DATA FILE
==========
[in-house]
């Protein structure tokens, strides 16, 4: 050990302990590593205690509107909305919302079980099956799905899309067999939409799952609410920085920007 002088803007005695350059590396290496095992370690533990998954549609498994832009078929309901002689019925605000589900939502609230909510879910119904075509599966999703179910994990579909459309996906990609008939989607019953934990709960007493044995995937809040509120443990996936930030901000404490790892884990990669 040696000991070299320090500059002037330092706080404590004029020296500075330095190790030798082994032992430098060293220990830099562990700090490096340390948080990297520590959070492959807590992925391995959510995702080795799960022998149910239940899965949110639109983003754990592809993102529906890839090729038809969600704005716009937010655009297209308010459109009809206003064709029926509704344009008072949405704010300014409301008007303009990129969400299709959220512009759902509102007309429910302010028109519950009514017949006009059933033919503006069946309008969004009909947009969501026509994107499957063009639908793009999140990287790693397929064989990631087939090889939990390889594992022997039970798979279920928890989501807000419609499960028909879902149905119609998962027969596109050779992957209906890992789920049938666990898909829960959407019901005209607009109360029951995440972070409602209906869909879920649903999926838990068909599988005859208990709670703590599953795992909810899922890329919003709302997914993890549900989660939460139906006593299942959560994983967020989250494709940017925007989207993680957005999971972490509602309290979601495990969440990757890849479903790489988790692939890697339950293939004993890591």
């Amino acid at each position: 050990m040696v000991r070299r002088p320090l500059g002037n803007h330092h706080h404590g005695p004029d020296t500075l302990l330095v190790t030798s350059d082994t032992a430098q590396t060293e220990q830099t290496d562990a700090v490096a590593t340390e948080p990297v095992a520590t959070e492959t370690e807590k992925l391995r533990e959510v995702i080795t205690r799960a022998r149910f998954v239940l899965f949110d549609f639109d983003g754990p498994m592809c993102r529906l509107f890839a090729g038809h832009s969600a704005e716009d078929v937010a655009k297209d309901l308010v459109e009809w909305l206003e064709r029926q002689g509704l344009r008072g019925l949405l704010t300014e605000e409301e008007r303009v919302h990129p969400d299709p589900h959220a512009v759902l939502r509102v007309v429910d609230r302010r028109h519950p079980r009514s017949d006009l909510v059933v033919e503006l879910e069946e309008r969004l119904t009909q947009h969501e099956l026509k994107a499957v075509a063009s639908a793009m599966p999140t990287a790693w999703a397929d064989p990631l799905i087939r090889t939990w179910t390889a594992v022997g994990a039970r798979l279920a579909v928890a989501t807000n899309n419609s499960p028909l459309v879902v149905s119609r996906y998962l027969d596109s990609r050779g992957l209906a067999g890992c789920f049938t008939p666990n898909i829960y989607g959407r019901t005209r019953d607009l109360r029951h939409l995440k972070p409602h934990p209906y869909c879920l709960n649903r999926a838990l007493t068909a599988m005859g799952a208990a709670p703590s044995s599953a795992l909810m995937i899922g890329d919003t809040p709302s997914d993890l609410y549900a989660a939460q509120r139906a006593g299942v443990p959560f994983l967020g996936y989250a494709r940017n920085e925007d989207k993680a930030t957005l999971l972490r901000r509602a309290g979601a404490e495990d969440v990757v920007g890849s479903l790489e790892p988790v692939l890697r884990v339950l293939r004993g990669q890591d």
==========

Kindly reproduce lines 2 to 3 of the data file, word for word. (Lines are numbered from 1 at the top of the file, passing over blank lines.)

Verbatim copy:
């Protein structure tokens, strides 16, 4: 050990302990590593205690509107909305919302079980099956799905899309067999939409799952609410920085920007 002088803007005695350059590396290496095992370690533990998954549609498994832009078929309901002689019925605000589900939502609230909510879910119904075509599966999703179910994990579909459309996906990609008939989607019953934990709960007493044995995937809040509120443990996936930030901000404490790892884990990669 040696000991070299320090500059002037330092706080404590004029020296500075330095190790030798082994032992430098060293220990830099562990700090490096340390948080990297520590959070492959807590992925391995959510995702080795799960022998149910239940899965949110639109983003754990592809993102529906890839090729038809969600704005716009937010655009297209308010459109009809206003064709029926509704344009008072949405704010300014409301008007303009990129969400299709959220512009759902509102007309429910302010028109519950009514017949006009059933033919503006069946309008969004009909947009969501026509994107499957063009639908793009999140990287790693397929064989990631087939090889939990390889594992022997039970798979279920928890989501807000419609499960028909879902149905119609998962027969596109050779992957209906890992789920049938666990898909829960959407019901005209607009109360029951995440972070409602209906869909879920649903999926838990068909599988005859208990709670703590599953795992909810899922890329919003709302997914993890549900989660939460139906006593299942959560994983967020989250494709940017925007989207993680957005999971972490509602309290979601495990969440990757890849479903790489988790692939890697339950293939004993890591």
């Amino acid at each position: 050990m040696v000991r070299r002088p320090l500059g002037n803007h330092h706080h404590g005695p004029d020296t500075l302990l330095v190790t030798s350059d082994t032992a430098q590396t060293e220990q830099t290496d562990a700090v490096a590593t340390e948080p990297v095992a520590t959070e492959t370690e807590k992925l391995r533990e959510v995702i080795t205690r799960a022998r149910f998954v239940l899965f949110d549609f639109d983003g754990p498994m592809c993102r529906l509107f890839a090729g038809h832009s969600a704005e716009d078929v937010a655009k297209d309901l308010v459109e009809w909305l206003e064709r029926q002689g509704l344009r008072g019925l949405l704010t300014e605000e409301e008007r303009v919302h990129p969400d299709p589900h959220a512009v759902l939502r509102v007309v429910d609230r302010r028109h519950p079980r009514s017949d006009l909510v059933v033919e503006l879910e069946e309008r969004l119904t009909q947009h969501e099956l026509k994107a499957v075509a063009s639908a793009m599966p999140t990287a790693w999703a397929d064989p990631l799905i087939r090889t939990w179910t390889a594992v022997g994990a039970r798979l279920a579909v928890a989501t807000n899309n419609s499960p028909l459309v879902v149905s119609r996906y998962l027969d596109s990609r050779g992957l209906a067999g890992c789920f049938t008939p666990n898909i829960y989607g959407r019901t005209r019953d607009l109360r029951h939409l995440k972070p409602h934990p209906y869909c879920l709960n649903r999926a838990l007493t068909a599988m005859g799952a208990a709670p703590s044995s599953a795992l909810m995937i899922g890329d919003t809040p709302s997914d993890l609410y549900a989660a939460q509120r139906a006593g299942v443990p959560f994983l967020g996936y989250a494709r940017n920085e925007d989207k993680a930030t957005l999971l972490r901000r509602a309290g979601a404490e495990d969440v990757v920007g890849s479903l790489e790892p988790v692939l890697r884990v339950l293939r004993g990669q890591d």